The goal we are working towards is to complete the Rothrock Trailmix IMBA epic course. At first it sounds silly that our goal to is to simply finish a ride that is only slightly longer than a Cat 1 men's cross country race, but when you consider that those 36 miles contain the same amount of climbing as the beefed-up 62 miles of the 2013 Gravel Grovel with a few tons more rocks, you start to understand the challenge. When you actually start riding it in not great shape, you fully understand.
We've ridden five times in eight days since I've been here. The idea was that Monday, Wednesday, and Friday would be my weight training days, since those are the days that Frank has to teach in the afternoons. I only made it to the gym on Monday, while Wednesday and Friday became rest days in a feeble attempt to recover between rides. I guess I was asking a bit too much of my body to put in 13 hours of riding, the largest eight-day total I've had in at least two years, on really tough terrain, and still manage to keep up weight training, as well. I'm a complete hangry, exhausted ball of goo right now, but hopefully I'll adjust soon and be able to handle both a regular riding and lifting schedule, as I feel like the former could really benefit from the latter if I'm able to do both and still recover well.
|Rocking the white jersey and sunburn, as it hit nearly 80 degrees today.|
|Red= Sunday, Blue=Tuesday, Green=Saturday|
Anyway, we broke up the Trailmix course into three sections. The red we road both last Sunday and today, with not a lot of improvement today, due to my compounded fatigue. Last Sunday I had no idea what I was doing, but at least I was fresh. Tuesday we hit the Tussey Ridge trail, which I had hiked but not ridden before and found pretty intimidating. The climb up was actually easier than I expected, although there are are still a few rock gardens that are way beyond my current skill level. However, it's pretty worth it once you're on top of the ridge, as there is a beautiful ribbon of of flat-ish open singletrack that allows you to see for miles due to a forest fire a few years ago. Unfortunately, our better-than-expected experience on Tussey was tempered by terrible rock strewn slog back on the John Wert trail, which is basically a 2.5 mile long rock garden. It's mostly flat, but you're churning over big chunky rocks almost every pedal stroke of the trail. It's not the kind of thing you want to deal with when you've already got some hard riding in your legs and just want to get home.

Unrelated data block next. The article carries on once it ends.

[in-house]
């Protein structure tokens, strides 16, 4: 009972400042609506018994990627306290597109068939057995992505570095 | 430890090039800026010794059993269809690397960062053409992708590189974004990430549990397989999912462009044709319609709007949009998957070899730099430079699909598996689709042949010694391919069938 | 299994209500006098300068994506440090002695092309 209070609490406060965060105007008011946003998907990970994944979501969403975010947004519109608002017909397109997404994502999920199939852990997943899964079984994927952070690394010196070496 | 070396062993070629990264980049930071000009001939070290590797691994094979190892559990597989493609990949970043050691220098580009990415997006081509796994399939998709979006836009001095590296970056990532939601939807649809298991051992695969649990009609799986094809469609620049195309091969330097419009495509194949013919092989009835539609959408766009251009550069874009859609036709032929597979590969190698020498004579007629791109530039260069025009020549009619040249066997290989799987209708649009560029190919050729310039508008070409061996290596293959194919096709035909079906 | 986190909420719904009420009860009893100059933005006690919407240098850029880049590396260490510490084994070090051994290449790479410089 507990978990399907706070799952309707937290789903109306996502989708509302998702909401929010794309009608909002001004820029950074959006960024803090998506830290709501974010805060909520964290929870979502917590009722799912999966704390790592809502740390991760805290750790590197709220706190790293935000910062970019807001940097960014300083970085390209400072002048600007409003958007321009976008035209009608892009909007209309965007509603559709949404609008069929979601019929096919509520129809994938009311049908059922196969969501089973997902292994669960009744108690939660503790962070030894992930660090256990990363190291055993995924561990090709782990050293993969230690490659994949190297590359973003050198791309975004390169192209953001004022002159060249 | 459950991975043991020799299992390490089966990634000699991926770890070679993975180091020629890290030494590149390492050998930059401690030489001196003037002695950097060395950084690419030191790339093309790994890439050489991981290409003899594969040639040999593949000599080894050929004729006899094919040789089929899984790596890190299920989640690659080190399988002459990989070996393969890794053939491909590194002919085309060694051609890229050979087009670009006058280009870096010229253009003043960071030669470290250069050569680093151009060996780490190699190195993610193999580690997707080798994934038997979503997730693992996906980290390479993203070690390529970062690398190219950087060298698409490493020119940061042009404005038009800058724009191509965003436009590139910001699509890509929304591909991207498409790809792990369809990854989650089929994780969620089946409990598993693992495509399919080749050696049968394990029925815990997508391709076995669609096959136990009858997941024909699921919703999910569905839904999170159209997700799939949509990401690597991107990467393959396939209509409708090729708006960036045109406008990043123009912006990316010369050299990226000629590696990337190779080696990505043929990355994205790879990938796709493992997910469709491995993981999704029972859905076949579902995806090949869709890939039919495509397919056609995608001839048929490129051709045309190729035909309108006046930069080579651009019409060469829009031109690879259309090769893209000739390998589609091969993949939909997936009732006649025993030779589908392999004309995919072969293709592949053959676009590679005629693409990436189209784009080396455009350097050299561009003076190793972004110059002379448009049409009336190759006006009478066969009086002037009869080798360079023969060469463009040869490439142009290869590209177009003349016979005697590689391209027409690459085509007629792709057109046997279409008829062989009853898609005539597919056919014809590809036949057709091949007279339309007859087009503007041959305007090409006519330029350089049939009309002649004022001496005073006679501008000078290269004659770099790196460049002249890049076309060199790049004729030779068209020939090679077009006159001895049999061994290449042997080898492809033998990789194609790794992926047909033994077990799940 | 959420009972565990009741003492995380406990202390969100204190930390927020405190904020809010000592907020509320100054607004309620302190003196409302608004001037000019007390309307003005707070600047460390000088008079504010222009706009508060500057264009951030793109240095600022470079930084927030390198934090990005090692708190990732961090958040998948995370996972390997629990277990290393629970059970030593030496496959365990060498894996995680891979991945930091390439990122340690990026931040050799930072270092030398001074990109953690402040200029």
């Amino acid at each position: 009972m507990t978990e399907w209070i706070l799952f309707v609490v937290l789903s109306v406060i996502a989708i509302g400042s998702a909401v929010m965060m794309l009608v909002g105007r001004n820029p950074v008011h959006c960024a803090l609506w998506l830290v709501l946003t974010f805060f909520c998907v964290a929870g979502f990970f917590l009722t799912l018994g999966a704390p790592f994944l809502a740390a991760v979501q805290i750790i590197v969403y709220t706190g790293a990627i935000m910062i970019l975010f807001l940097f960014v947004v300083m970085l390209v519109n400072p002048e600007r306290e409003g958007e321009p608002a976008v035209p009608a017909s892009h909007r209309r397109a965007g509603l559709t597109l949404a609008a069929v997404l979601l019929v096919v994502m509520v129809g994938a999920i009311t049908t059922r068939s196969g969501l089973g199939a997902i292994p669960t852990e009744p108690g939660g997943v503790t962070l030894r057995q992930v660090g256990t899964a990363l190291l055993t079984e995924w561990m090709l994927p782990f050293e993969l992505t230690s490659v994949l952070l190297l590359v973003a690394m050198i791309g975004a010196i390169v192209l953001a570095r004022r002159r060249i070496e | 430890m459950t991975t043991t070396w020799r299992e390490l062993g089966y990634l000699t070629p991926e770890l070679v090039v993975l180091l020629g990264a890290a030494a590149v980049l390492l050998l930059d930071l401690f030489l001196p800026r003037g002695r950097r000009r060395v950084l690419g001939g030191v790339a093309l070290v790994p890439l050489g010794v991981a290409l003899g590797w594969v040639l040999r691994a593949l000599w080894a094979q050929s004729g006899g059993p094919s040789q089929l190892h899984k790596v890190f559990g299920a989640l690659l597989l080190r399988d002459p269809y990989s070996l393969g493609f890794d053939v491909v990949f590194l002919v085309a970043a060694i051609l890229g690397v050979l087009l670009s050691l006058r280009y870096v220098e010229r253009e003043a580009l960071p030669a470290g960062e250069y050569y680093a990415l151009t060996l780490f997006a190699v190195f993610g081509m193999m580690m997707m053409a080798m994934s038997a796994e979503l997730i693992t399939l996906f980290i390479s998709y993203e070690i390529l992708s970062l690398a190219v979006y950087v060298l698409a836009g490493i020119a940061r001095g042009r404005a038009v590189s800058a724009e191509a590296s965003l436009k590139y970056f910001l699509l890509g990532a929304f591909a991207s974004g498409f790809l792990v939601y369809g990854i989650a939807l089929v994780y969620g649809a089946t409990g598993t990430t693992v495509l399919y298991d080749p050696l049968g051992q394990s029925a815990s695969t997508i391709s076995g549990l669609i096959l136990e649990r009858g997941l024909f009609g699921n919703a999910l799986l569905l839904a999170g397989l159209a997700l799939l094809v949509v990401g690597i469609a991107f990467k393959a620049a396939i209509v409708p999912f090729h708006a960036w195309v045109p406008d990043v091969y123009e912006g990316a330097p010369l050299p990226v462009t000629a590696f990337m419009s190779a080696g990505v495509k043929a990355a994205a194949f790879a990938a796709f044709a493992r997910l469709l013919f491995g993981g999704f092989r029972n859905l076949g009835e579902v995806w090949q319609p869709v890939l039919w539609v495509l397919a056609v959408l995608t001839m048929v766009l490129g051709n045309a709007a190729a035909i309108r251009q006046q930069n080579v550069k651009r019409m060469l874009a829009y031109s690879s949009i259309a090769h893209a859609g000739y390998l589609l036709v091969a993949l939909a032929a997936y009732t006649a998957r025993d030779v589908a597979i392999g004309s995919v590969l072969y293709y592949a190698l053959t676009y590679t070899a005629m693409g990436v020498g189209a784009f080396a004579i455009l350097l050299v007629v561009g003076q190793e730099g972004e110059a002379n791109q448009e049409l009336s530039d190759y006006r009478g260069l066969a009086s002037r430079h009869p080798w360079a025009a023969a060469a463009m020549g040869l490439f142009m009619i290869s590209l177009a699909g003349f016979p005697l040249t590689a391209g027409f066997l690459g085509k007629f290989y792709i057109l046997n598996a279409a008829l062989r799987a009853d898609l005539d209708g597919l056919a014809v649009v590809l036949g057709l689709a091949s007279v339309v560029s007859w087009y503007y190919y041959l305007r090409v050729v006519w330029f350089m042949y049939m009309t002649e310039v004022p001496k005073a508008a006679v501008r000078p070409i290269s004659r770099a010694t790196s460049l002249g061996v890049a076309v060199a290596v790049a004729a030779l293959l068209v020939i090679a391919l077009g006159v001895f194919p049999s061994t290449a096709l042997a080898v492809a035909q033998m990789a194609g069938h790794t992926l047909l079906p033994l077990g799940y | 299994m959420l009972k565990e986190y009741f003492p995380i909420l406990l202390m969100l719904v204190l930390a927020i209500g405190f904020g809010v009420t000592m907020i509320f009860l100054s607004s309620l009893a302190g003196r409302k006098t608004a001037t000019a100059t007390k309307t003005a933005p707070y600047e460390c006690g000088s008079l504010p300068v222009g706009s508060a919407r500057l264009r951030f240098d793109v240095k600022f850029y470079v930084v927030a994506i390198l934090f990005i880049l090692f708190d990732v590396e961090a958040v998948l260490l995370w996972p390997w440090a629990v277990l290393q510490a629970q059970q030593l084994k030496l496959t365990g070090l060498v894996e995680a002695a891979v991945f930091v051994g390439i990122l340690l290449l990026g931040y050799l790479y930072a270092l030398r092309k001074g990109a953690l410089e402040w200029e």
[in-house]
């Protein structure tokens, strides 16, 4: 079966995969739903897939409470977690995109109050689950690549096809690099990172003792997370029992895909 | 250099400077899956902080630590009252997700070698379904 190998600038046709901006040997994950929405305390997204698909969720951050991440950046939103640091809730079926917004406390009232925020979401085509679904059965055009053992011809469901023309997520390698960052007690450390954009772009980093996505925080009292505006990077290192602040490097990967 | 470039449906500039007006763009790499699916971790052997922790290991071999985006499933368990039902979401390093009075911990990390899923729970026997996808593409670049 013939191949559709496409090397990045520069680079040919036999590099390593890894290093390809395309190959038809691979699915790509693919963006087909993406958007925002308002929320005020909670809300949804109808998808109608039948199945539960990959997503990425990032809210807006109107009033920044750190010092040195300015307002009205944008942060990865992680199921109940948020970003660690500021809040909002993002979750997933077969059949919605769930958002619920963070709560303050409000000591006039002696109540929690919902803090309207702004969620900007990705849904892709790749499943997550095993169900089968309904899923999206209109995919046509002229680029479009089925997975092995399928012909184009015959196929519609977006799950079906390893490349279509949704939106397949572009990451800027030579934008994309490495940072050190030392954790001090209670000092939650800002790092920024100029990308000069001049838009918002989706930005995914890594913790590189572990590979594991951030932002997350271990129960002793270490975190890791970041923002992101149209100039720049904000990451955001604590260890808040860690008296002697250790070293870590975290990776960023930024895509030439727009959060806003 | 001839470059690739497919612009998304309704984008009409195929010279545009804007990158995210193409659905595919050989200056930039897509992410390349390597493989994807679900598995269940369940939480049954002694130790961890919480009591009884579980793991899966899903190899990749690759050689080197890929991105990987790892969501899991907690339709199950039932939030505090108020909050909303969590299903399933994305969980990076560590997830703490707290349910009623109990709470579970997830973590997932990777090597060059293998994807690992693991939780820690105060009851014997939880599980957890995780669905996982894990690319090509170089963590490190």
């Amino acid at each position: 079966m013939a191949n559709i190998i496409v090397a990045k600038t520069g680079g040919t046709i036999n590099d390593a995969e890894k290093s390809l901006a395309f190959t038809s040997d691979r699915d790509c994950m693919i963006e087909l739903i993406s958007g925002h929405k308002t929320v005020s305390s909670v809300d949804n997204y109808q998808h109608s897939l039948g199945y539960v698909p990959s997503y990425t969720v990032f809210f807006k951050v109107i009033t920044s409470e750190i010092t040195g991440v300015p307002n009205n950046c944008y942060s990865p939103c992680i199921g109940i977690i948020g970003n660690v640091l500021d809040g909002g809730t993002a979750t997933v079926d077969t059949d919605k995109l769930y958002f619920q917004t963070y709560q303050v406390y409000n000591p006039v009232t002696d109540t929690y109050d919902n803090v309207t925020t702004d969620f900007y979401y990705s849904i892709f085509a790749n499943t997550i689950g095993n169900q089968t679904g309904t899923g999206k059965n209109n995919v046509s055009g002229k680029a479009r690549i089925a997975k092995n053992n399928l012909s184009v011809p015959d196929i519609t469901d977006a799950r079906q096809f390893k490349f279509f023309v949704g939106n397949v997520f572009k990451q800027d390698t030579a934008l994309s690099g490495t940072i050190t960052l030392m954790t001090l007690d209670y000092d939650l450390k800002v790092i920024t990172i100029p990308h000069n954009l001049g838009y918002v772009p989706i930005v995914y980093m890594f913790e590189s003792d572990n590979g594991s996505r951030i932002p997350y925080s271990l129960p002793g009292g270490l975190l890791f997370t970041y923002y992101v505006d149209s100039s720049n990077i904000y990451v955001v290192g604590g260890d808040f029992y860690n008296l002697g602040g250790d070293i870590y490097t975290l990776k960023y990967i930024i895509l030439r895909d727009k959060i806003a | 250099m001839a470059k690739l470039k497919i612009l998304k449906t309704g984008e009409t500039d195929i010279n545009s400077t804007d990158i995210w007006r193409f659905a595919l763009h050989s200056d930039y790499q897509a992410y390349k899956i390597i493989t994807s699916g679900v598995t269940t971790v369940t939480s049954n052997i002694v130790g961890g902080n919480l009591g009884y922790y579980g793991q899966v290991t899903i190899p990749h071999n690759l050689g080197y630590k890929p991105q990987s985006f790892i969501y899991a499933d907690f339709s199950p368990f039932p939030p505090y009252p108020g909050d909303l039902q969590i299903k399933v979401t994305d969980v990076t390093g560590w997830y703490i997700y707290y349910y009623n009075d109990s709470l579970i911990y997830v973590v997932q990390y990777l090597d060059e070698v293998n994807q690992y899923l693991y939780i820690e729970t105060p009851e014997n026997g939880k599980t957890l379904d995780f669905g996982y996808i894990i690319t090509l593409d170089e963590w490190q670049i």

|Top of Tussey|
Saturday was our biggest ride yet, at a whopping 18 miles. This is the part where we tackled the "filler" of the course, having covered the two major singletrack loops earlier in the week. This loop consisted of 3-5 mile gravel road climbs followed by a mile or two of technical descent at the time. I tried to think of it as "enduro day", but the climbing definitely outweighed the descending. Doing that much climbing on a full-suspension mountain bike, even a locked-out one, is pretty rough, but I tried to tell myself that I need to aerobic training mixed in with the gnar-riding if I actually want to be in bike-rider shape again.
|Returning to the scene of our very first #scenicvistaselfie. We did not have to climb Greenlee Rd. on 'cross bikes this time, but the back side of Greenlee, as well all the climbing that followed, made up for it.|
Finally, we broke up our pursuit of the Rothrock Trailmix for a day on Thursday, as we got our first taste of Cooper's Gap, another "epic" trail system a little bit further southeast of the Trailmix group of trails but still with Rothrock State Forest. We attempted to do the Cooper's Gap Highlights ride, but as you can see from our "actual ride map" below, our navigation wasn't too great. It was a fun change of pace, though, as those trails are a little more tame than most of of what's in the Trailmix section, but they still have enough rocks to make it interesting.
So far I haven't found anything that even remotely qualifies as easy singletrack here, but as an interesting side note, when I went into Appalachian Outdoors to buy a new hydration pack on Friday, my cashier was fellow Bloomington transplant, Jean-Luc Serriere. He showed me a map where of there are supposedly 6,000 acres of a swoopy Midwestern-style trails within riding distance of downtown, but I guess they are just kind of a spiderweb and not well-marked. So we're a little intimidated about given those a try for fear of getting lost, but maybe we can get to them later in the summer when we tire of the gnar.